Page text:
Shortly before the announcement of Putin's shortlist, Ingushetia's three main opposition groupings, together with 12 smaller organizations and the local chapters of three Russian political parties (including the ROS, which had nominated Zyazikov) addressed an open letter to Putin, Russian Prime Minister Dmitry Medvedev, Central Election Commission Chairman Vladimir Churov, Constitutional Court Chairman Valery Zorkin, and the heads of both chambers of the Russian parliament. They construed the suspension of their constitutional right as Russian citizens to vote for their republic head as motivated exclusively by the Kremlin's desire to keep Yevkurov as republic head and branded his anticipated confirmation in that post by the republic's puppet parliament illegal.

Just hours after Putin's three nominees were announced, many of the same organizations endorsed a subsequent appeal to six prominent Moscow-based Ingush, including Russneft head Mikhail Gutseriyev, Musa Keligov (who represents Ingushetia in the Federation Council), and Zyazikov, to try to explain to the Russian leadership the moral and economic damage they claim Yevkurov has inflicted on Ingushetia and the perils inherent in confirming him as its leader for a further five years. The signatories declared optimistically that by joining forces, they could collectively ensure that within a month, neither Yevkurov nor Prime Minister Musa Chiliyev would still be in power.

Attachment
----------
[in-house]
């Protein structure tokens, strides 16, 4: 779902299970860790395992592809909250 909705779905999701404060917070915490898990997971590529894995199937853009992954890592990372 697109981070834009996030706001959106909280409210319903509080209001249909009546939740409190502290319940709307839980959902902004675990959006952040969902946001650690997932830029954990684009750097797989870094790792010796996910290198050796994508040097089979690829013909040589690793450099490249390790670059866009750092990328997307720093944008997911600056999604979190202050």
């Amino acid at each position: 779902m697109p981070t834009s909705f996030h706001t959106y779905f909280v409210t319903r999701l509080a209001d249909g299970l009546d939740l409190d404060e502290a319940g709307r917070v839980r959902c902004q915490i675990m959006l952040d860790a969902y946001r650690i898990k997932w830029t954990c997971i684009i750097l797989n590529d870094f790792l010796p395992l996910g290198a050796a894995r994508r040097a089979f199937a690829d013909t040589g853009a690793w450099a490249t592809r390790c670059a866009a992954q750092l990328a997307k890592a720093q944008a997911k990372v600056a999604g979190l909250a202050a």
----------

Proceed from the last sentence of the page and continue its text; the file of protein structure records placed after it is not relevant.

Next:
Also on August 19, Daud Khuchiyev, one of the organizers of the Ingush opposition congress in Moscow in June, addressed a separate open letter to Yevkurov branding as enemies of the Ingush people both Yevkurov and the parliament that voted in favor of abolishing direct elections for republic head. Khuchiyev too appealed to Zyazikov, Keligov, and other Moscow-based Ingush to close ranks and join the "difficult struggle of the Ingush for their right to call themselves a people."

About This Blog

This blog presents analyst Liz Fuller's personal take on events in the region, following on from her work in the "RFE/RL Caucasus Report." It also aims, to borrow a metaphor from Tom de Waal, to act as a smoke detector, focusing attention on potential conflict situations and crises throughout the region. The views are the author's own and do not represent those of RFE/RL.